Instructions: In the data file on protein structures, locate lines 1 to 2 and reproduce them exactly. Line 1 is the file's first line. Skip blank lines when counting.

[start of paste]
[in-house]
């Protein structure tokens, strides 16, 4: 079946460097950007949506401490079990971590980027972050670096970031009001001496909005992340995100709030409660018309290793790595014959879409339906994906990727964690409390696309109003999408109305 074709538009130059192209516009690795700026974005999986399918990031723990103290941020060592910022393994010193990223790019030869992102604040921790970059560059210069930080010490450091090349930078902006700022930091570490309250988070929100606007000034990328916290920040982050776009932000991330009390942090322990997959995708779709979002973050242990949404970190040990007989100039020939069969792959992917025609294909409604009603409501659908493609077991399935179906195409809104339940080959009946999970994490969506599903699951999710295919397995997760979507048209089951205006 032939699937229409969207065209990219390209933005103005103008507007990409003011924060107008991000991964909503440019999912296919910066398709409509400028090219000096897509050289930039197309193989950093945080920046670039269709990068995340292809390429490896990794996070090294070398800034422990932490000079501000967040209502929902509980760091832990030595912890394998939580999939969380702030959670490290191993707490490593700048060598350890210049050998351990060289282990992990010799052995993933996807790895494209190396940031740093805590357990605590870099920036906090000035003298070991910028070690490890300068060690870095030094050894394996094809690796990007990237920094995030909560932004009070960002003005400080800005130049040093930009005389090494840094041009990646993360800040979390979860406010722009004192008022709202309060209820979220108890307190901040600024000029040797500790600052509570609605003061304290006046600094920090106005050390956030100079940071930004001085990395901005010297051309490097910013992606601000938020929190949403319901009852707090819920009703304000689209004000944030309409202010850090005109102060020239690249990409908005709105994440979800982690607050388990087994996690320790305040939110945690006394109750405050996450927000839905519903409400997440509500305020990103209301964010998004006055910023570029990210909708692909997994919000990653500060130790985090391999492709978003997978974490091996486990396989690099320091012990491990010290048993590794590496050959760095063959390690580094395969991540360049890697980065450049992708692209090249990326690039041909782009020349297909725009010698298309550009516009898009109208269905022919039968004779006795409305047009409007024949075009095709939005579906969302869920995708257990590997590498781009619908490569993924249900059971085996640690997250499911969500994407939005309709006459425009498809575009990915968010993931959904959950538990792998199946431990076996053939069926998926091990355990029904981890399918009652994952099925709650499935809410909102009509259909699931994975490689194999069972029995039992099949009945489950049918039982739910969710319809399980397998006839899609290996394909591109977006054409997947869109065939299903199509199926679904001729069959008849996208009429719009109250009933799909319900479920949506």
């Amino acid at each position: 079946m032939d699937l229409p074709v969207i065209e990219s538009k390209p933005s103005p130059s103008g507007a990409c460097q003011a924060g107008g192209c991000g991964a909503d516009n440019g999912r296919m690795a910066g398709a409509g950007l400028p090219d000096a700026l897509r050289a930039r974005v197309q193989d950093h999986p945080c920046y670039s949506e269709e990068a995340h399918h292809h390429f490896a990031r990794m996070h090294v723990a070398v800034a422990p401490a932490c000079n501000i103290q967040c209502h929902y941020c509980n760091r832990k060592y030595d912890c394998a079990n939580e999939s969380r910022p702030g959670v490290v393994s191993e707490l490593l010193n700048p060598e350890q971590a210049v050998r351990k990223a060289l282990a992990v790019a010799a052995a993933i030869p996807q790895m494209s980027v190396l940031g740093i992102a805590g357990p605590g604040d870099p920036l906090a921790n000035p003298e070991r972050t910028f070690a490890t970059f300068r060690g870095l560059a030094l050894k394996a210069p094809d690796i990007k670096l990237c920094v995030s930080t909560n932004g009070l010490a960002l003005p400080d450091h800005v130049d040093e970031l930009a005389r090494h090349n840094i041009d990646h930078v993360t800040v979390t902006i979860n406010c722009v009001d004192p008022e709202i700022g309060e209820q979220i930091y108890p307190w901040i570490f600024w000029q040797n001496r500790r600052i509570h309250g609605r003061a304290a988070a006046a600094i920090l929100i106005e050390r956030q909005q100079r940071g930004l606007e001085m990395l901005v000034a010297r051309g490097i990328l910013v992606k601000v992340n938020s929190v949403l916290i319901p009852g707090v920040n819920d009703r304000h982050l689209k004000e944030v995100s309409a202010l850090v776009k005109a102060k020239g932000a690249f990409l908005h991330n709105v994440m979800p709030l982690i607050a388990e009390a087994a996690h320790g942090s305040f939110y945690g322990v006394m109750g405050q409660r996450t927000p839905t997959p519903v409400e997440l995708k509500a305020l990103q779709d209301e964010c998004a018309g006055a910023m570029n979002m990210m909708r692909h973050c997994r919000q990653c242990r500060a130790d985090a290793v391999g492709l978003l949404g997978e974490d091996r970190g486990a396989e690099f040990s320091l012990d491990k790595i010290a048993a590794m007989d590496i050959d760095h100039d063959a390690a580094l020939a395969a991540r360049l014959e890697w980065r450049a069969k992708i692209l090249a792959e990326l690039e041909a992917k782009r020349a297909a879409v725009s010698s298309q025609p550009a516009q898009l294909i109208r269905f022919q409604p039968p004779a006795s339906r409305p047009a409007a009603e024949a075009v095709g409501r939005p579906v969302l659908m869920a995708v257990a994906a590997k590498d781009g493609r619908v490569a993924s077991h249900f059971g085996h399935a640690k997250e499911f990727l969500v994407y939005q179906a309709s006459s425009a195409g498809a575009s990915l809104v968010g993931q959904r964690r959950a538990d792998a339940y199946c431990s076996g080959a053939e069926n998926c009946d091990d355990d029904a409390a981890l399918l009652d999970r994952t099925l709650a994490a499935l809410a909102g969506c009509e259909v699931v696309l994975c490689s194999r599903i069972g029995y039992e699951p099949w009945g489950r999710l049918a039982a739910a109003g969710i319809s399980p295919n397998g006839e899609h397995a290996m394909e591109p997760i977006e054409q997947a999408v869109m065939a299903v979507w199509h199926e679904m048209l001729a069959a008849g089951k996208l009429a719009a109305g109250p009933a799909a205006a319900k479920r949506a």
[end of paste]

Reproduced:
[in-house]
């Protein structure tokens, strides 16, 4: 079946460097950007949506401490079990971590980027972050670096970031009001001496909005992340995100709030409660018309290793790595014959879409339906994906990727964690409390696309109003999408109305 074709538009130059192209516009690795700026974005999986399918990031723990103290941020060592910022393994010193990223790019030869992102604040921790970059560059210069930080010490450091090349930078902006700022930091570490309250988070929100606007000034990328916290920040982050776009932000991330009390942090322990997959995708779709979002973050242990949404970190040990007989100039020939069969792959992917025609294909409604009603409501659908493609077991399935179906195409809104339940080959009946999970994490969506599903699951999710295919397995997760979507048209089951205006 032939699937229409969207065209990219390209933005103005103008507007990409003011924060107008991000991964909503440019999912296919910066398709409509400028090219000096897509050289930039197309193989950093945080920046670039269709990068995340292809390429490896990794996070090294070398800034422990932490000079501000967040209502929902509980760091832990030595912890394998939580999939969380702030959670490290191993707490490593700048060598350890210049050998351990060289282990992990010799052995993933996807790895494209190396940031740093805590357990605590870099920036906090000035003298070991910028070690490890300068060690870095030094050894394996094809690796990007990237920094995030909560932004009070960002003005400080800005130049040093930009005389090494840094041009990646993360800040979390979860406010722009004192008022709202309060209820979220108890307190901040600024000029040797500790600052509570609605003061304290006046600094920090106005050390956030100079940071930004001085990395901005010297051309490097910013992606601000938020929190949403319901009852707090819920009703304000689209004000944030309409202010850090005109102060020239690249990409908005709105994440979800982690607050388990087994996690320790305040939110945690006394109750405050996450927000839905519903409400997440509500305020990103209301964010998004006055910023570029990210909708692909997994919000990653500060130790985090391999492709978003997978974490091996486990396989690099320091012990491990010290048993590794590496050959760095063959390690580094395969991540360049890697980065450049992708692209090249990326690039041909782009020349297909725009010698298309550009516009898009109208269905022919039968004779006795409305047009409007024949075009095709939005579906969302869920995708257990590997590498781009619908490569993924249900059971085996640690997250499911969500994407939005309709006459425009498809575009990915968010993931959904959950538990792998199946431990076996053939069926998926091990355990029904981890399918009652994952099925709650499935809410909102009509259909699931994975490689194999069972029995039992099949009945489950049918039982739910969710319809399980397998006839899609290996394909591109977006054409997947869109065939299903199509199926679904001729069959008849996208009429719009109250009933799909319900479920949506």